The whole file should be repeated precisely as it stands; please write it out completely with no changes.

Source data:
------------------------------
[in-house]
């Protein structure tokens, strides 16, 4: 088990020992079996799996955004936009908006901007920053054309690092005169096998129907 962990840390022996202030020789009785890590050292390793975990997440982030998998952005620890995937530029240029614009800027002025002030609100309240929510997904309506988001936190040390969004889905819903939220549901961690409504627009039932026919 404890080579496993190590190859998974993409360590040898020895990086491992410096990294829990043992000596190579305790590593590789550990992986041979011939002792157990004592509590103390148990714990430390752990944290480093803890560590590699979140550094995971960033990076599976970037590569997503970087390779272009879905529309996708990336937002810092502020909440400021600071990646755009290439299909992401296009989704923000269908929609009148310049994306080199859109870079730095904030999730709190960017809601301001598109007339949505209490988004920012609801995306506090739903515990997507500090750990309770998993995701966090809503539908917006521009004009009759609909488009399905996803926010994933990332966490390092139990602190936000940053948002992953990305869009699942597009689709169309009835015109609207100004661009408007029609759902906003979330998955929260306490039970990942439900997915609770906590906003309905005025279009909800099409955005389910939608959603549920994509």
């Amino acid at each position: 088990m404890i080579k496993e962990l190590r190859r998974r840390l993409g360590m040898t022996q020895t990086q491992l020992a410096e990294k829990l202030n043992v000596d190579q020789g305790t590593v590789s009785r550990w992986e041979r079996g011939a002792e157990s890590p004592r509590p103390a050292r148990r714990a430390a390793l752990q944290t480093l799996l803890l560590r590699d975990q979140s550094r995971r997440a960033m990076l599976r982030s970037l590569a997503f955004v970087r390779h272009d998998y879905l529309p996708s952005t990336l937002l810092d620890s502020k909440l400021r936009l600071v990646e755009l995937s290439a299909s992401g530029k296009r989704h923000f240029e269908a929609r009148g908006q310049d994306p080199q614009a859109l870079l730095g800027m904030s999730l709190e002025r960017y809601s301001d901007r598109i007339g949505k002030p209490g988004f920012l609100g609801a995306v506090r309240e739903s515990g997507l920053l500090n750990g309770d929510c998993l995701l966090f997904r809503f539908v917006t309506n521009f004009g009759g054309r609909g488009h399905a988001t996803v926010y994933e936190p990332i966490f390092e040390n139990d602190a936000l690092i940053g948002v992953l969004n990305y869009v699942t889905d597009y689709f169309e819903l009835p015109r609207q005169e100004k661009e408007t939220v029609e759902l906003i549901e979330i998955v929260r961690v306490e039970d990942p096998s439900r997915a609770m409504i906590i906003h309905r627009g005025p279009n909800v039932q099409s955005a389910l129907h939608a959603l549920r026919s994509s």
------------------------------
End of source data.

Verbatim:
[in-house]
């Protein structure tokens, strides 16, 4: 088990020992079996799996955004936009908006901007920053054309690092005169096998129907 962990840390022996202030020789009785890590050292390793975990997440982030998998952005620890995937530029240029614009800027002025002030609100309240929510997904309506988001936190040390969004889905819903939220549901961690409504627009039932026919 404890080579496993190590190859998974993409360590040898020895990086491992410096990294829990043992000596190579305790590593590789550990992986041979011939002792157990004592509590103390148990714990430390752990944290480093803890560590590699979140550094995971960033990076599976970037590569997503970087390779272009879905529309996708990336937002810092502020909440400021600071990646755009290439299909992401296009989704923000269908929609009148310049994306080199859109870079730095904030999730709190960017809601301001598109007339949505209490988004920012609801995306506090739903515990997507500090750990309770998993995701966090809503539908917006521009004009009759609909488009399905996803926010994933990332966490390092139990602190936000940053948002992953990305869009699942597009689709169309009835015109609207100004661009408007029609759902906003979330998955929260306490039970990942439900997915609770906590906003309905005025279009909800099409955005389910939608959603549920994509």
């Amino acid at each position: 088990m404890i080579k496993e962990l190590r190859r998974r840390l993409g360590m040898t022996q020895t990086q491992l020992a410096e990294k829990l202030n043992v000596d190579q020789g305790t590593v590789s009785r550990w992986e041979r079996g011939a002792e157990s890590p004592r509590p103390a050292r148990r714990a430390a390793l752990q944290t480093l799996l803890l560590r590699d975990q979140s550094r995971r997440a960033m990076l599976r982030s970037l590569a997503f955004v970087r390779h272009d998998y879905l529309p996708s952005t990336l937002l810092d620890s502020k909440l400021r936009l600071v990646e755009l995937s290439a299909s992401g530029k296009r989704h923000f240029e269908a929609r009148g908006q310049d994306p080199q614009a859109l870079l730095g800027m904030s999730l709190e002025r960017y809601s301001d901007r598109i007339g949505k002030p209490g988004f920012l609100g609801a995306v506090r309240e739903s515990g997507l920053l500090n750990g309770d929510c998993l995701l966090f997904r809503f539908v917006t309506n521009f004009g009759g054309r609909g488009h399905a988001t996803v926010y994933e936190p990332i966490f390092e040390n139990d602190a936000l690092i940053g948002v992953l969004n990305y869009v699942t889905d597009y689709f169309e819903l009835p015109r609207q005169e100004k661009e408007t939220v029609e759902l906003i549901e979330i998955v929260r961690v306490e039970d990942p096998s439900r997915a609770m409504i906590i906003h309905r627009g005025p279009n909800v039932q099409s955005a389910l129907h939608a959603l549920r026919s994509s």